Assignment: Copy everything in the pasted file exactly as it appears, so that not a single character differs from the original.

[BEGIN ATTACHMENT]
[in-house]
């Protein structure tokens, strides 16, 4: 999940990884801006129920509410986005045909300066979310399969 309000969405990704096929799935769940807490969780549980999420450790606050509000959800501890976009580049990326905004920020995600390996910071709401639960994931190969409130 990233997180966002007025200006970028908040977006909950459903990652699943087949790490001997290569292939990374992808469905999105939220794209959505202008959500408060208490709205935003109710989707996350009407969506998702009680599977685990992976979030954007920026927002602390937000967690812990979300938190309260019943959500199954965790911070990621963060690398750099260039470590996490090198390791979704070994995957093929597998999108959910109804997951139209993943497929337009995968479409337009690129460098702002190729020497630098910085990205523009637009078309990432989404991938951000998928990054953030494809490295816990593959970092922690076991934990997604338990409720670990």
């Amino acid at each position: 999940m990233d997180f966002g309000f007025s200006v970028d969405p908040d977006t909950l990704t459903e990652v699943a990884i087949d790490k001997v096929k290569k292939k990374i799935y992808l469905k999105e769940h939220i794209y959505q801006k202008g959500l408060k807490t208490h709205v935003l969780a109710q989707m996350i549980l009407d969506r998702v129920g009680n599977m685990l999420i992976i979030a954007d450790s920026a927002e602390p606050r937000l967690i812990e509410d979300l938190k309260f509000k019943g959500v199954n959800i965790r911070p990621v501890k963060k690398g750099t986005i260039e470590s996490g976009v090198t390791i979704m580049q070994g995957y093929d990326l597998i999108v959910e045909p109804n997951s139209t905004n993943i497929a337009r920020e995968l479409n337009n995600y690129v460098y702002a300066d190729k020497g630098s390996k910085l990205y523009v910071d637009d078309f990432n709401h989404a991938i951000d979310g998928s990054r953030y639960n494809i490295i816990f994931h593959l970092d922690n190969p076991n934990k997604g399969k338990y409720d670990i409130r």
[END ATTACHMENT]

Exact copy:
[in-house]
């Protein structure tokens, strides 16, 4: 999940990884801006129920509410986005045909300066979310399969 309000969405990704096929799935769940807490969780549980999420450790606050509000959800501890976009580049990326905004920020995600390996910071709401639960994931190969409130 990233997180966002007025200006970028908040977006909950459903990652699943087949790490001997290569292939990374992808469905999105939220794209959505202008959500408060208490709205935003109710989707996350009407969506998702009680599977685990992976979030954007920026927002602390937000967690812990979300938190309260019943959500199954965790911070990621963060690398750099260039470590996490090198390791979704070994995957093929597998999108959910109804997951139209993943497929337009995968479409337009690129460098702002190729020497630098910085990205523009637009078309990432989404991938951000998928990054953030494809490295816990593959970092922690076991934990997604338990409720670990």
């Amino acid at each position: 999940m990233d997180f966002g309000f007025s200006v970028d969405p908040d977006t909950l990704t459903e990652v699943a990884i087949d790490k001997v096929k290569k292939k990374i799935y992808l469905k999105e769940h939220i794209y959505q801006k202008g959500l408060k807490t208490h709205v935003l969780a109710q989707m996350i549980l009407d969506r998702v129920g009680n599977m685990l999420i992976i979030a954007d450790s920026a927002e602390p606050r937000l967690i812990e509410d979300l938190k309260f509000k019943g959500v199954n959800i965790r911070p990621v501890k963060k690398g750099t986005i260039e470590s996490g976009v090198t390791i979704m580049q070994g995957y093929d990326l597998i999108v959910e045909p109804n997951s139209t905004n993943i497929a337009r920020e995968l479409n337009n995600y690129v460098y702002a300066d190729k020497g630098s390996k910085l990205y523009v910071d637009d078309f990432n709401h989404a991938i951000d979310g998928s990054r953030y639960n494809i490295i816990f994931h593959l970092d922690n190969p076991n934990k997604g399969k338990y409720d670990i409130r």